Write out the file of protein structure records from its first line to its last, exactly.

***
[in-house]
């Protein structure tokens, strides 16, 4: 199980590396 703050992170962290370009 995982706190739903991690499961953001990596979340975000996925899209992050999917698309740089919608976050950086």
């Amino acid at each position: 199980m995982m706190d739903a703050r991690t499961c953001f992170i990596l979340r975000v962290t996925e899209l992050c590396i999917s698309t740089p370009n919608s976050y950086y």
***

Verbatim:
[in-house]
């Protein structure tokens, strides 16, 4: 199980590396 703050992170962290370009 995982706190739903991690499961953001990596979340975000996925899209992050999917698309740089919608976050950086």
């Amino acid at each position: 199980m995982m706190d739903a703050r991690t499961c953001f992170i990596l979340r975000v962290t996925e899209l992050c590396i999917s698309t740089p370009n919608s976050y950086y």